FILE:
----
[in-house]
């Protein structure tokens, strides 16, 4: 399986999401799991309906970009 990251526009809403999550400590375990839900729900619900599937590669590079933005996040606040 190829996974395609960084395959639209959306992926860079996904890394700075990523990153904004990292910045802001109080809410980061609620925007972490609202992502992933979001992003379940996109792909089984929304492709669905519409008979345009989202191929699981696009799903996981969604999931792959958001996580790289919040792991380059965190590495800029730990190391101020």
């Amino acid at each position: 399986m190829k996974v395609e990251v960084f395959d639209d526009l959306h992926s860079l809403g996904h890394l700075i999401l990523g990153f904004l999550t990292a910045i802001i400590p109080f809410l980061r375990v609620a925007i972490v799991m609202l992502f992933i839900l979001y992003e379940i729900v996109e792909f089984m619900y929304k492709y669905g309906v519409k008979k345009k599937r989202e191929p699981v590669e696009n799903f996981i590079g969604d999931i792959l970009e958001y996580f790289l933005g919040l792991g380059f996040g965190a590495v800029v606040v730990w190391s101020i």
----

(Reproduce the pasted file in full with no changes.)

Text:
[in-house]
């Protein structure tokens, strides 16, 4: 399986999401799991309906970009 990251526009809403999550400590375990839900729900619900599937590669590079933005996040606040 190829996974395609960084395959639209959306992926860079996904890394700075990523990153904004990292910045802001109080809410980061609620925007972490609202992502992933979001992003379940996109792909089984929304492709669905519409008979345009989202191929699981696009799903996981969604999931792959958001996580790289919040792991380059965190590495800029730990190391101020």
């Amino acid at each position: 399986m190829k996974v395609e990251v960084f395959d639209d526009l959306h992926s860079l809403g996904h890394l700075i999401l990523g990153f904004l999550t990292a910045i802001i400590p109080f809410l980061r375990v609620a925007i972490v799991m609202l992502f992933i839900l979001y992003e379940i729900v996109e792909f089984m619900y929304k492709y669905g309906v519409k008979k345009k599937r989202e191929p699981v590669e696009n799903f996981i590079g969604d999931i792959l970009e958001y996580f790289l933005g919040l792991g380059f996040g965190a590495v800029v606040v730990w190391s101020i």